ftwork x We Rise: Discovering Empowerment
young Brixton residents investigate what empowerment means to them, for the London Festival of Architecture Symposium 2020
Because of lockdown, the initial intention – to present the finished film during the LFA2020 Symposium at the Royal Academy of Arts – wasn’t possible. The production of the film is taking place right now and Vanessa, a key participant, takes up the story:
“We wanted to make a short film for the London Festival of Architecture exploring what POWER – their 2020 theme – means to young people (aged 16-20) living in Brixton, but then along came Covid-19 and the lockdown made it impossible for us to meet and have a group discussion as we had planned for the film.
But being given the chance to have our voices heard by an audience on a platform that we don’t easily get access to was an opportunity that we didn’t want to lose, so we decided to adapt how we filmed in order to create something that would provide a taster of our thoughts on the topic. Instead of filming the group of contributors together we filmed each contributor individually either outside or they self filmed in their homes and I interviewed them by phone – all just as the Covid lockdown restrictions were starting to be eased.
We have edited the content we filmed into a trailer which gives an insight into the common themes that we will explore in more detail when we eventually make the ‘Discovering Empowerment’ short film”.
You can see the film below.
So who has power? For young people living in communities like Brixton, the imbalance of power is all too evident. They perceive many aspects of their lives in terms of ‘them’ and ‘us’ and, while such divisions exist, not only are their own options severely restricted, the chances of creating inclusive communities are also limited. As a group they have also been disproportionately impacted by the pandemic. So what if we focused instead on empowerment? We routinely underestimate the ability of young people to articulate their own opinions, yet it is imperative that we hear what they have to say. So what would it take, in their view, to give them greater power over their own destiny? And if they were to achieve it, what would they do with it?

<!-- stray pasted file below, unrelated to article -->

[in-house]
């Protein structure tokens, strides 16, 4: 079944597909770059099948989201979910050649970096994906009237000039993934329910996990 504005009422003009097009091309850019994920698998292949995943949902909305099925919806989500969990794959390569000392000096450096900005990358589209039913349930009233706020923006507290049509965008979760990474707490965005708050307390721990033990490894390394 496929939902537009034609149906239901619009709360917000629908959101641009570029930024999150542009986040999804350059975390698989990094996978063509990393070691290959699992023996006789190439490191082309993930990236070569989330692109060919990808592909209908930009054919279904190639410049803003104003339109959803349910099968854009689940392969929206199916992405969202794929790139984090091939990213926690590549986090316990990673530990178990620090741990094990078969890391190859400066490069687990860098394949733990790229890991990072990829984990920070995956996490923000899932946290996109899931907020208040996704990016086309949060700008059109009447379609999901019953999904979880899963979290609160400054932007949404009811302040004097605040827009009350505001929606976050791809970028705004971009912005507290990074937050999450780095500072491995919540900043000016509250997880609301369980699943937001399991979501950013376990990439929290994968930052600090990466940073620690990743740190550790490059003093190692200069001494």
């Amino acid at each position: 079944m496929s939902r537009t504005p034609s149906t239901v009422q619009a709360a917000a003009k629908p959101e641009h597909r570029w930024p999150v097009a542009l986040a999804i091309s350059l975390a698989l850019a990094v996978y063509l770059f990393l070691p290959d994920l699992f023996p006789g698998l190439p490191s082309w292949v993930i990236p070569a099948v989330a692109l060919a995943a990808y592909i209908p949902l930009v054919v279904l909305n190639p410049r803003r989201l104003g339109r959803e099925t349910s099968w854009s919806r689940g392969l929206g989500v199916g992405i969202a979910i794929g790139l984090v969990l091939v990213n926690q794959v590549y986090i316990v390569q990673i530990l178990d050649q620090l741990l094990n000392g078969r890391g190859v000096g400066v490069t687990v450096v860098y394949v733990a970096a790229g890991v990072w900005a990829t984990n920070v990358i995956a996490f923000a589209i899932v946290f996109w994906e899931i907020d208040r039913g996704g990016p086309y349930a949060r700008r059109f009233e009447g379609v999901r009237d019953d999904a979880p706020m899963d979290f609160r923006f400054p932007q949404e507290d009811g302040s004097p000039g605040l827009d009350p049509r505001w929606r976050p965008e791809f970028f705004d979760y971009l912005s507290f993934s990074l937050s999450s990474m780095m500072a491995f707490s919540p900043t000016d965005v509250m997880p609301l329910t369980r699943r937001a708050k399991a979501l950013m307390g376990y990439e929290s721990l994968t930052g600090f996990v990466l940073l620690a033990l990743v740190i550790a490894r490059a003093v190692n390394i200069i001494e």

We Rise is an award winning community business whose mission is to empower young people to create successful futures. However, We Rise may be better understood not as working for young people, but with them. It is precisely this collaborative working that empowers, as it gives young people the sense of responsibility that is often denied to them.
ftwork has been a Patron and contributor to the London Festival of Architecture for the past 5 years, especially driving the social aspirations of the festival through collaborations around each year’s theme.
This year we approached We Rise to make a film produced by young people who are active in their community, concerning the challenges they face. ftwork saw the opportunity to give these young people a platform by including the film in the high profile LFA symposium, a partnership with the Royal Academy of Arts. Once accepted, ftwork Trust funded the project and worked with We Rise and their young participants to explore the theme of ‘power’. We were all keen to turn the theme into a positive and Discovering Empowerment was the result.
“being given the chance to have our voices heard by an audience on a platform that we don’t easily get access to was an opportunity that we didn’t want to lose”
— Vanessa (aged 16), young Brixton resident
For both ftwork and We Rise, collaboration is an essential part of creating inclusive and thriving communities, in which everyone has a potential role and a voice.
We Rise was itself established collaboratively by a group of parents with a shared passion to tackle disadvantage, by helping young people make the difficult transition from school to work. One of the key things they do as a social enterprise is to leverage the assets of their community and London by working with commercial and other partners, supporters and volunteers. Moreover, they work collaboratively with schools, creating and delivering tailored and targeted programmes for schools to support particular groups of young people who face disadvantage and require additional support.
In this case, the resulting film project and film are an excellent demonstration of the value of such collaborative endeavours and the benefits they can bring to all those involved.